Beliefnet

PEORIA, Ill., Sept. 5 (AP)--Vice-presidential candidate Joseph Lieberman said Tuesday that religion should be part of public life and politicians have an obligation to make America's "moral future better by the tone we set."

He acknowledged some of his comments about faith have been misconstrued, including his use of a quote from George Washington's farewell address: "I never felt that he meant that religion was the only source of morality, but in an open society he was saying religion is one good source of good values," Lieberman said on ABC's "Good Morning America."

Lieberman voiced support for parents who launch independent, public prayers from the stands before high school football games--saying "God bless them"-- but backed the Supreme Court's ban on school prayer as "an official authority, a government, saying you must pray in this particular way."

Lieberman spoke at the start of a day designed to try to convince middle-class voters in the Midwest that Al Gore's plans for targeted tax cuts are better for them than an across-the-board tax cut proposed by Republican rival George W. Bush.

Lieberman, the Connecticut senator, was holding a roundtable with some Illinois families at a local coffee house to discuss the Democratic ticket's plans for tax cuts to help with child care, elder care, and college tuition. He was holding a similar town hall meeting later in the day with families in the St. Louis area.

Gore's $500 billion plan for selected tax relief includes a $3,000 tax credit for people who need or provide long-term care at home, $2,400 to help poor families pay for child care, and a provision making up to $10,000 in college tuition tax-deductible annually.

Bush's $1.3 trillion tax cut plan would reduce all income tax rates, with the lowest rate dropping to 10% and the highest to 33%. He also would double the child tax credit to $1,000.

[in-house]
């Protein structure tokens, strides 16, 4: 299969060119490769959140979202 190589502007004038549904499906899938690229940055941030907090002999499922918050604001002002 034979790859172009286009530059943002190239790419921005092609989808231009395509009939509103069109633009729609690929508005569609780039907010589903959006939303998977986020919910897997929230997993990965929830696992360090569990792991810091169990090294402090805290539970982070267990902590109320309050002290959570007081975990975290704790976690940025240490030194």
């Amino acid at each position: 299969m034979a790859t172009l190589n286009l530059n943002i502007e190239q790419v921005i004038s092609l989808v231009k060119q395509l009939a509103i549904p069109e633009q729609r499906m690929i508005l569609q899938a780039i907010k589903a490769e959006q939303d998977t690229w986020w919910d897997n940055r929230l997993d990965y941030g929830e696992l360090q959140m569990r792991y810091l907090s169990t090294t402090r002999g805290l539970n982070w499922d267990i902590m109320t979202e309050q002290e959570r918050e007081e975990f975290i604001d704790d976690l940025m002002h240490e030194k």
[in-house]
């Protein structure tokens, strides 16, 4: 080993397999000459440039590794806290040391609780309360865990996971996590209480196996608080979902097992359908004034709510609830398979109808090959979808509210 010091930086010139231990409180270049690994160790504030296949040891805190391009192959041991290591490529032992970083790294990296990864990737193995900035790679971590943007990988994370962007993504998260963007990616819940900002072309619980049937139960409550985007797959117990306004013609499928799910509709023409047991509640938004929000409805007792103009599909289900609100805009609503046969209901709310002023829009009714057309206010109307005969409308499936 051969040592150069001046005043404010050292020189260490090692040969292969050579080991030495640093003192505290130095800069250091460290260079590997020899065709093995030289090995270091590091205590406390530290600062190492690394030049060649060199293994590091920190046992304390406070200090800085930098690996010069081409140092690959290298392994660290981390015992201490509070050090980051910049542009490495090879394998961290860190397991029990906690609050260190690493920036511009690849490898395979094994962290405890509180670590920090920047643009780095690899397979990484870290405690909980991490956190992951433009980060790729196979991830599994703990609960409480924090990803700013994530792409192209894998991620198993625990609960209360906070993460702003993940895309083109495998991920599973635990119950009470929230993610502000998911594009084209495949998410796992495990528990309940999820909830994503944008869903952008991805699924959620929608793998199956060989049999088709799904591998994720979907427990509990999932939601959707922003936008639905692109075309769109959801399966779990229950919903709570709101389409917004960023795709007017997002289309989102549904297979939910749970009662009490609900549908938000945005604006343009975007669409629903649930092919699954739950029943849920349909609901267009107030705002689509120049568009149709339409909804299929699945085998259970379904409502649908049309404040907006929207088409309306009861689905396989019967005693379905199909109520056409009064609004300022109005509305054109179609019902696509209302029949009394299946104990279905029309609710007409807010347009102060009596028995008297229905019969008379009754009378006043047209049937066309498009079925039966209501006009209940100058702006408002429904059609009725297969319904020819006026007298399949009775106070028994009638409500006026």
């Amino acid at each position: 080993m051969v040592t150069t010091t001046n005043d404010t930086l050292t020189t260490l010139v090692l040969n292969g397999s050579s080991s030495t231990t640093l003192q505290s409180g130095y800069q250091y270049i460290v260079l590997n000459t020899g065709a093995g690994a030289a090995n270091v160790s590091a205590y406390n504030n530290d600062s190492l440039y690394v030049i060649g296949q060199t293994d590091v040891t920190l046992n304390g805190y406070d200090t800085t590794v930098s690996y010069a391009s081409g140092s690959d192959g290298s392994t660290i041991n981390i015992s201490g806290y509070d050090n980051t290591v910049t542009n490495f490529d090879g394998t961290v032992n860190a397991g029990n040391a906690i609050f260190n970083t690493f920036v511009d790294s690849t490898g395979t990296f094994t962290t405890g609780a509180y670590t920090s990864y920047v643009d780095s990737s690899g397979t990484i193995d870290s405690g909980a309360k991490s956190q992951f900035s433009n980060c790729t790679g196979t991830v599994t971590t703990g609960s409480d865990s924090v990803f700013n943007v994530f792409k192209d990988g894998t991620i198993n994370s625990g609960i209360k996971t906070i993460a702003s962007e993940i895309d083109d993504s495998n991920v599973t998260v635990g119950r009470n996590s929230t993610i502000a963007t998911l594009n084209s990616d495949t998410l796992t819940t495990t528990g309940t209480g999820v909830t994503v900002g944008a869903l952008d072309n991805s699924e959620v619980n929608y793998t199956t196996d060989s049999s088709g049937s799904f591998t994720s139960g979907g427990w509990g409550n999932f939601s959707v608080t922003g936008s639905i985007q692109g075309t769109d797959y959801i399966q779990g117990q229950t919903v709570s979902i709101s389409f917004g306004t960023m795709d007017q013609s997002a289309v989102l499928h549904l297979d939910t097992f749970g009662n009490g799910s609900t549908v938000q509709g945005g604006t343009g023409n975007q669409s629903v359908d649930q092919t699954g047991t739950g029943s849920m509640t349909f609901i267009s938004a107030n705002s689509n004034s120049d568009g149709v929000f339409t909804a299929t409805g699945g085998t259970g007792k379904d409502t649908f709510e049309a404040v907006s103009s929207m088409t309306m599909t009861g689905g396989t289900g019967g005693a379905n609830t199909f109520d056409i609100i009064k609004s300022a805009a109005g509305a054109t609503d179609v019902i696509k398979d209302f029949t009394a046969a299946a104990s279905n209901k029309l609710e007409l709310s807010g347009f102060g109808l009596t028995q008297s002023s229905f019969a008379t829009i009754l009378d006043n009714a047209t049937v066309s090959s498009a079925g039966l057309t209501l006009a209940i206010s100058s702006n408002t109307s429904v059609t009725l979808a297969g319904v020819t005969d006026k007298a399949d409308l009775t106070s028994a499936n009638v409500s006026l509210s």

On Monday, Lieberman told some 700 people, most of them union workers, in Detroit that he would keep pushing for a place for religion in public life. Lieberman is the first Orthodox Jew ever to run for vice president on a major party ticket.

"If you see men and women as created in the image of God, then you will not treat them as extensions of machines, as pure things to take advantage of, and that is what the labor movement is about, justice to people, fairness to people," Lieberman said.

Lieberman raised eyebrows last week when he asserted in a speech at a Detroit church that religious faith should have a greater role in American public life.

"I gave kind of a sermon and some people objected to it because I talked about the place of faith in American life," he told the union rally. "Some people say, 'Don't say that.' I'm going to keep saying it because I believe that's what most Americans believe. It unites us."

Lieberman pledged that he and Gore would fight for workers' rights, saying they respect working men and women.

"You can say that the labor movement was built on values that come from faith, that were enshrined in the Declaration of Independence, all of us are created equal. Where did that equality come from? It was an endowment of our Creator," he said.

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